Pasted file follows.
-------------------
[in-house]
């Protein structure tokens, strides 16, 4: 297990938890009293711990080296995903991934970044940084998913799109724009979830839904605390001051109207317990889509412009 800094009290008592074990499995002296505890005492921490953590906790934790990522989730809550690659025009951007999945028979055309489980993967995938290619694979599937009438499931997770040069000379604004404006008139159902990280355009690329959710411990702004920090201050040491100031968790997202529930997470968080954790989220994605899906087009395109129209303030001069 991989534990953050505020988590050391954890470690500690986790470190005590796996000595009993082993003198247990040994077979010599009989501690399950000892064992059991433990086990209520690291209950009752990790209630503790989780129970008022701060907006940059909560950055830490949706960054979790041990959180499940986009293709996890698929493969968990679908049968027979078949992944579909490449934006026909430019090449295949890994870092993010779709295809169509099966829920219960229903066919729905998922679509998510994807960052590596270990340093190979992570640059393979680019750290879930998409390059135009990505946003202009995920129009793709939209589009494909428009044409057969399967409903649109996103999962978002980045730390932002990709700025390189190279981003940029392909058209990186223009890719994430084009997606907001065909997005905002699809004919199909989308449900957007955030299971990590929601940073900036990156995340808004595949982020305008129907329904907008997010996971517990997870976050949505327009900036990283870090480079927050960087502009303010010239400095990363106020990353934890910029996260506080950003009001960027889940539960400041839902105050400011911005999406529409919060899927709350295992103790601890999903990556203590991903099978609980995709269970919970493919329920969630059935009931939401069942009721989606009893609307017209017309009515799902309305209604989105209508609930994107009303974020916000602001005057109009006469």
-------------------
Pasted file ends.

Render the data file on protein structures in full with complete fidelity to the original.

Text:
[in-house]
């Protein structure tokens, strides 16, 4: 297990938890009293711990080296995903991934970044940084998913799109724009979830839904605390001051109207317990889509412009 800094009290008592074990499995002296505890005492921490953590906790934790990522989730809550690659025009951007999945028979055309489980993967995938290619694979599937009438499931997770040069000379604004404006008139159902990280355009690329959710411990702004920090201050040491100031968790997202529930997470968080954790989220994605899906087009395109129209303030001069 991989534990953050505020988590050391954890470690500690986790470190005590796996000595009993082993003198247990040994077979010599009989501690399950000892064992059991433990086990209520690291209950009752990790209630503790989780129970008022701060907006940059909560950055830490949706960054979790041990959180499940986009293709996890698929493969968990679908049968027979078949992944579909490449934006026909430019090449295949890994870092993010779709295809169509099966829920219960229903066919729905998922679509998510994807960052590596270990340093190979992570640059393979680019750290879930998409390059135009990505946003202009995920129009793709939209589009494909428009044409057969399967409903649109996103999962978002980045730390932002990709700025390189190279981003940029392909058209990186223009890719994430084009997606907001065909997005905002699809004919199909989308449900957007955030299971990590929601940073900036990156995340808004595949982020305008129907329904907008997010996971517990997870976050949505327009900036990283870090480079927050960087502009303010010239400095990363106020990353934890910029996260506080950003009001960027889940539960400041839902105050400011911005999406529409919060899927709350295992103790601890999903990556203590991903099978609980995709269970919970493919329920969630059935009931939401069942009721989606009893609307017209017309009515799902309305209604989105209508609930994107009303974020916000602001005057109009006469």